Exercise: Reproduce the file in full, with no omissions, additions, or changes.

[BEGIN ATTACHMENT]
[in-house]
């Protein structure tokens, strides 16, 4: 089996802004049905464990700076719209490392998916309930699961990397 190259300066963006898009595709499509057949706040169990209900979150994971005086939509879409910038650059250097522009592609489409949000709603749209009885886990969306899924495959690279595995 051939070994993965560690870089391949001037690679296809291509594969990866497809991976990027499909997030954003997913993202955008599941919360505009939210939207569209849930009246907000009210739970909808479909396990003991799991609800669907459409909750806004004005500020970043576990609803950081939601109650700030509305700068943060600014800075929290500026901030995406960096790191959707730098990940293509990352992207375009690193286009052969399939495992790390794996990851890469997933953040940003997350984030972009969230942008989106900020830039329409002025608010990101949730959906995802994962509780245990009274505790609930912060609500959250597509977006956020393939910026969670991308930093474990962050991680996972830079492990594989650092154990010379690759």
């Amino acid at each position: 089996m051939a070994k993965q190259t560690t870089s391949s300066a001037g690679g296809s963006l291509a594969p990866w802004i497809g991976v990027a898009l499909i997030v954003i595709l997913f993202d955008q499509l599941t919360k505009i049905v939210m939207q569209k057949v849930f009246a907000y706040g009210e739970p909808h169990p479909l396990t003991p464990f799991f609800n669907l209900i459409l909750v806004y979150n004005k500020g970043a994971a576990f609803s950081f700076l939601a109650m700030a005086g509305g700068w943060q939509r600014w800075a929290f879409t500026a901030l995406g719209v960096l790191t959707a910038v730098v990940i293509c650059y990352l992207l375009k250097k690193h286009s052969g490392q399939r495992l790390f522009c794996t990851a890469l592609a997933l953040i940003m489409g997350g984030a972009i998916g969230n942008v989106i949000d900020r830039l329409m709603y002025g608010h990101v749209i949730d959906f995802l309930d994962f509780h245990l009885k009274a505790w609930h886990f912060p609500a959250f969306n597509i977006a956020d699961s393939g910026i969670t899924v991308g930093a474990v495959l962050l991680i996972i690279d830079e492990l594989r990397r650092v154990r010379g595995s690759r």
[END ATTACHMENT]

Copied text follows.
[in-house]
């Protein structure tokens, strides 16, 4: 089996802004049905464990700076719209490392998916309930699961990397 190259300066963006898009595709499509057949706040169990209900979150994971005086939509879409910038650059250097522009592609489409949000709603749209009885886990969306899924495959690279595995 051939070994993965560690870089391949001037690679296809291509594969990866497809991976990027499909997030954003997913993202955008599941919360505009939210939207569209849930009246907000009210739970909808479909396990003991799991609800669907459409909750806004004005500020970043576990609803950081939601109650700030509305700068943060600014800075929290500026901030995406960096790191959707730098990940293509990352992207375009690193286009052969399939495992790390794996990851890469997933953040940003997350984030972009969230942008989106900020830039329409002025608010990101949730959906995802994962509780245990009274505790609930912060609500959250597509977006956020393939910026969670991308930093474990962050991680996972830079492990594989650092154990010379690759």
């Amino acid at each position: 089996m051939a070994k993965q190259t560690t870089s391949s300066a001037g690679g296809s963006l291509a594969p990866w802004i497809g991976v990027a898009l499909i997030v954003i595709l997913f993202d955008q499509l599941t919360k505009i049905v939210m939207q569209k057949v849930f009246a907000y706040g009210e739970p909808h169990p479909l396990t003991p464990f799991f609800n669907l209900i459409l909750v806004y979150n004005k500020g970043a994971a576990f609803s950081f700076l939601a109650m700030a005086g509305g700068w943060q939509r600014w800075a929290f879409t500026a901030l995406g719209v960096l790191t959707a910038v730098v990940i293509c650059y990352l992207l375009k250097k690193h286009s052969g490392q399939r495992l790390f522009c794996t990851a890469l592609a997933l953040i940003m489409g997350g984030a972009i998916g969230n942008v989106i949000d900020r830039l329409m709603y002025g608010h990101v749209i949730d959906f995802l309930d994962f509780h245990l009885k009274a505790w609930h886990f912060p609500a959250f969306n597509i977006a956020d699961s393939g910026i969670t899924v991308g930093a474990v495959l962050l991680i996972i690279d830079e492990l594989r990397r650092v154990r010379g595995s690759r």